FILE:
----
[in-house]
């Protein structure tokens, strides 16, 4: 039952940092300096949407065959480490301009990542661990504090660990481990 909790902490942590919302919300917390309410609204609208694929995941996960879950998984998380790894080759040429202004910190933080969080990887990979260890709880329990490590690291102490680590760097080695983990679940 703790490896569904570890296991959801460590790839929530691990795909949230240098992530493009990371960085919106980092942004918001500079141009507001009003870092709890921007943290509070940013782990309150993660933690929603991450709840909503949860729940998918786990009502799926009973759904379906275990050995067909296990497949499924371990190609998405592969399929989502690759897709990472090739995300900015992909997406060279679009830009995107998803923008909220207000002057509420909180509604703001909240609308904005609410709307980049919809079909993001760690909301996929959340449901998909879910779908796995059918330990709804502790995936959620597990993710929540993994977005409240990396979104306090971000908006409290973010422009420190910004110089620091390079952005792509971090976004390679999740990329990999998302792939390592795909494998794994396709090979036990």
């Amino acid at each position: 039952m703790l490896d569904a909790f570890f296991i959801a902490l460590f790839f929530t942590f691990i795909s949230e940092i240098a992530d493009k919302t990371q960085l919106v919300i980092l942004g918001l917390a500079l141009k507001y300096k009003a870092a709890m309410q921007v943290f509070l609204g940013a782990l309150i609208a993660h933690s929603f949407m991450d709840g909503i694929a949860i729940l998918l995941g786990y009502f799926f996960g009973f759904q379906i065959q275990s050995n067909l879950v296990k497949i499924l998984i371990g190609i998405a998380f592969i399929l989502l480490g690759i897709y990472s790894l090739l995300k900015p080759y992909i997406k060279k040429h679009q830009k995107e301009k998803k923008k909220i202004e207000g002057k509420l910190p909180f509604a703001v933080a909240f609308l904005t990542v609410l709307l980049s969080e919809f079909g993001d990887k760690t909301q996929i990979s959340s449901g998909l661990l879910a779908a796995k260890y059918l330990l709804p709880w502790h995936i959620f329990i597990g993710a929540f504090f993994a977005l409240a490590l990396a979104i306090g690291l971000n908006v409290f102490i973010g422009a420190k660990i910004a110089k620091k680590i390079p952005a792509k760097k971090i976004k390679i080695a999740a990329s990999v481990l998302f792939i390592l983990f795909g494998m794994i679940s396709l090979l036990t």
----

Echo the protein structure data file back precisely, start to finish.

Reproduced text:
[in-house]
């Protein structure tokens, strides 16, 4: 039952940092300096949407065959480490301009990542661990504090660990481990 909790902490942590919302919300917390309410609204609208694929995941996960879950998984998380790894080759040429202004910190933080969080990887990979260890709880329990490590690291102490680590760097080695983990679940 703790490896569904570890296991959801460590790839929530691990795909949230240098992530493009990371960085919106980092942004918001500079141009507001009003870092709890921007943290509070940013782990309150993660933690929603991450709840909503949860729940998918786990009502799926009973759904379906275990050995067909296990497949499924371990190609998405592969399929989502690759897709990472090739995300900015992909997406060279679009830009995107998803923008909220207000002057509420909180509604703001909240609308904005609410709307980049919809079909993001760690909301996929959340449901998909879910779908796995059918330990709804502790995936959620597990993710929540993994977005409240990396979104306090971000908006409290973010422009420190910004110089620091390079952005792509971090976004390679999740990329990999998302792939390592795909494998794994396709090979036990």
């Amino acid at each position: 039952m703790l490896d569904a909790f570890f296991i959801a902490l460590f790839f929530t942590f691990i795909s949230e940092i240098a992530d493009k919302t990371q960085l919106v919300i980092l942004g918001l917390a500079l141009k507001y300096k009003a870092a709890m309410q921007v943290f509070l609204g940013a782990l309150i609208a993660h933690s929603f949407m991450d709840g909503i694929a949860i729940l998918l995941g786990y009502f799926f996960g009973f759904q379906i065959q275990s050995n067909l879950v296990k497949i499924l998984i371990g190609i998405a998380f592969i399929l989502l480490g690759i897709y990472s790894l090739l995300k900015p080759y992909i997406k060279k040429h679009q830009k995107e301009k998803k923008k909220i202004e207000g002057k509420l910190p909180f509604a703001v933080a909240f609308l904005t990542v609410l709307l980049s969080e919809f079909g993001d990887k760690t909301q996929i990979s959340s449901g998909l661990l879910a779908a796995k260890y059918l330990l709804p709880w502790h995936i959620f329990i597990g993710a929540f504090f993994a977005l409240a490590l990396a979104i306090g690291l971000n908006v409290f102490i973010g422009a420190k660990i910004a110089k620091k680590i390079p952005a792509k760097k971090i976004k390679i080695a999740a990329s990999v481990l998302f792939i390592l983990f795909g494998m794994i679940s396709l090979l036990t």